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Daily CSR

Daily CSR
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Johnson & Johnson’s Chief Historian Seeped In ‘A Long, Rich Heritage Of Innovation’


Johnson & Johnson has advanced in technology and innovation yet maintains its old values.

Dailycsr.com – 23 August 2019 – Margaret Gurowitz earned her “bachelor’s degree in history” and was looking for a job when the “dean of her school”, Douglass College, rang up to say:
“Someone from Johnson & Johnson just called and said, ‘Send me the best history student you have’. If you’re interested, I won’t recommend anyone else.”
Gurowitz had bagged academic awards for history and hoped to join master's program. As Stephanie Wood informs:
“The gig she (Gurowitz) was being recommended for—and ultimately got—was helping the company's Chief Communication Officer at the time research his biography of Robert Wood Johnson, the company’s CEO from 1932 to 1963”.
It is with this project that Gurowitz started on her “long career at Johnson & Johnson”, while, Wood added:
“She (Gurowitz) held a number of positions—from Corporate Television Producer to Manager of Corporate Communications—before landing the title she holds today: Chief Historian, a role she's had since 2013”.
Gurowitz has now spent 35 years with Johnson & Johnson and talking about her responsibility, she said:
“It’s not common for a company to have a historian, but Johnson & Johnson recognized the power of our over 130-year history of innovation, support for women and commitment to Gurowitz’s and community service, not to mention our legacy of advancing human health. My role as Chief Historian is part of corporate communications, and it’s a great way to talk about yourself as an organization and to anchor what we’re doing in the present and the future.
With the bloom of social media Gurowitz began a blog in 2006 titled “Kilmer House, after the company’s first Scientific Director, Frederick Barnett Kilmer”. The latter was instrumental in starting an archive for preserving things “pertained to Johnson & Johnson after he joined the company in 1889”. The collection now has some “amazing items” such as “the first gauze produced by the cotton mill the company opened in 1901, letters and photographs from Johnson & Johnson employees who served during World War I, and Kilmer’s own analytical balance that he used in the lab”.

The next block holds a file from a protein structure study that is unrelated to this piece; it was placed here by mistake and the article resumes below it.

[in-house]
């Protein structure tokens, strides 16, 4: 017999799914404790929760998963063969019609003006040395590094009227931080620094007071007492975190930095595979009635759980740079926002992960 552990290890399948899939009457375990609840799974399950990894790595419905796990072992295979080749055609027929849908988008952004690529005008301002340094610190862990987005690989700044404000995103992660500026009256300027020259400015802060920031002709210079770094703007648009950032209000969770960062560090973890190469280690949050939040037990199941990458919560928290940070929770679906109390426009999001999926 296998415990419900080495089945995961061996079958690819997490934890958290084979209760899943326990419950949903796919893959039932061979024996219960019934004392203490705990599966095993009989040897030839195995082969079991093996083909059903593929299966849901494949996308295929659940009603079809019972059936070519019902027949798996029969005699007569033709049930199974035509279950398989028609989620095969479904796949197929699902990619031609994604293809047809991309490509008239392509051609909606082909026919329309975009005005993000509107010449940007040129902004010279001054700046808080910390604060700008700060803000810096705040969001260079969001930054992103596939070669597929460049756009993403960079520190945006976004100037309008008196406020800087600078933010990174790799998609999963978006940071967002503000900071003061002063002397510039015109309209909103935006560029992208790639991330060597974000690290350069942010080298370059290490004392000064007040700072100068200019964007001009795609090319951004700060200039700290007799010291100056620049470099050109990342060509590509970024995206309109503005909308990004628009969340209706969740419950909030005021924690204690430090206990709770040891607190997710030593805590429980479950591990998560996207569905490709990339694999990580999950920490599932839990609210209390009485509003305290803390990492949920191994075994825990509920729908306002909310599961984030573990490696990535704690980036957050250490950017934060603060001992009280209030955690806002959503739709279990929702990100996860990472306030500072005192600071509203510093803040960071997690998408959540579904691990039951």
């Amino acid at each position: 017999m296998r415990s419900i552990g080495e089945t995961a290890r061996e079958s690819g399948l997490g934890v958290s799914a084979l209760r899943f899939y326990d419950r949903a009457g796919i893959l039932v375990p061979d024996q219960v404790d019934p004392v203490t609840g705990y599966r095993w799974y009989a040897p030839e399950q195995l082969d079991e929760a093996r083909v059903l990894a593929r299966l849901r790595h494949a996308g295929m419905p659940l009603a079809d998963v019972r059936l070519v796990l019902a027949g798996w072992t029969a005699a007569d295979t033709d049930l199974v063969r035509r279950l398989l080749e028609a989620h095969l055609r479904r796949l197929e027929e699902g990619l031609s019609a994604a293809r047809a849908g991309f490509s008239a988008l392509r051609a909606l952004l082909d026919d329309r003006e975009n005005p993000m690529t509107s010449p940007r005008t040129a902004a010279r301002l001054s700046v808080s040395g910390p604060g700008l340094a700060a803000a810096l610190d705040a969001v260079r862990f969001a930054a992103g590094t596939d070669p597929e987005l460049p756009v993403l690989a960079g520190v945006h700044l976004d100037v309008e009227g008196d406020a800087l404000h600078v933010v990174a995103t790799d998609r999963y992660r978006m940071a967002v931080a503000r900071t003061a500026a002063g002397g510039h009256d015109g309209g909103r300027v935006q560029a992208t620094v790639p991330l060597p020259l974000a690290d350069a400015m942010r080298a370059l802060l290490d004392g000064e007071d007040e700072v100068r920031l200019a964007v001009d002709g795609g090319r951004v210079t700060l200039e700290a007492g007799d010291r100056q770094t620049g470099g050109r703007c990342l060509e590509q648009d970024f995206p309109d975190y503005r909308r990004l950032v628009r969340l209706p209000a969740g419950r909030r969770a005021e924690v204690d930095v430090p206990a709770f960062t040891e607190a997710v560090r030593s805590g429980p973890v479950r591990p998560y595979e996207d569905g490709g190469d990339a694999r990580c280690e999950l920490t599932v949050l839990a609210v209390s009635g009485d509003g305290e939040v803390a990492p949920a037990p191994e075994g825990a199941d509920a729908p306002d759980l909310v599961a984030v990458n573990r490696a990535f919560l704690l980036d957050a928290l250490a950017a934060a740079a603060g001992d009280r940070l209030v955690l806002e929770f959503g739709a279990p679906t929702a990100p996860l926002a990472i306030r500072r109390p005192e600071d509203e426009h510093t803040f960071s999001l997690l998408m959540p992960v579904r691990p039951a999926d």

At present, Gurowitz oversees “Johnson & Johnson’s online museum”, called “Our Story” which was launched in the year of 2017 as well as the “Our Story at the Powerhouse, an interactive museum here at headquarters”.
Describing a typical day at work, Gurowitz added:
“Often, I'm conducting research in the company archives. I do a lot of writing, too, because I am responsible for refreshing the content of our interactive multimedia exhibits in the Powerhouse and online.
“I also give tours for employees and people outside the company, including school groups. I always tell the story of how the company was founded to make surgery sterile and survivable for patients, because it expresses so many things that continue to guide Johnson & Johnson today: innovation, a commitment to patients and the medical profession, and a focus on the future. I also talk about the early pioneering women at Johnson & Johnson who led manufacturing departments more than a century ago, and about the company’s multi-language advertising in the U.S. in the 1910s.
“Many times I learn something new from employees, retirees or visitors who had parents, grandparents or great-grandparents who worked at Johnson & Johnson. For instance, I heard the story of an employee who started working here during the Great Depression and was able to get dental care he needed on his first day on the job, thanks to the company's legacy of care for employees”.
Gurowitz passion lies with tracing “the history of women in STEM2D fields at Johnson & Johnson” which dates back to 1908 while women employees were part of Johnson & Johnson since the year of 1886. Her work also extends in creating corporate archives wherein stories from employees are kept for passing on to future generations.
In Gurowitz’s words:
“Through this program and my work overall, I’ve come to understand how connected the past and present are at Johnson & Johnson, how our heritage informs what we do today and how consistent the company’s values have always been”.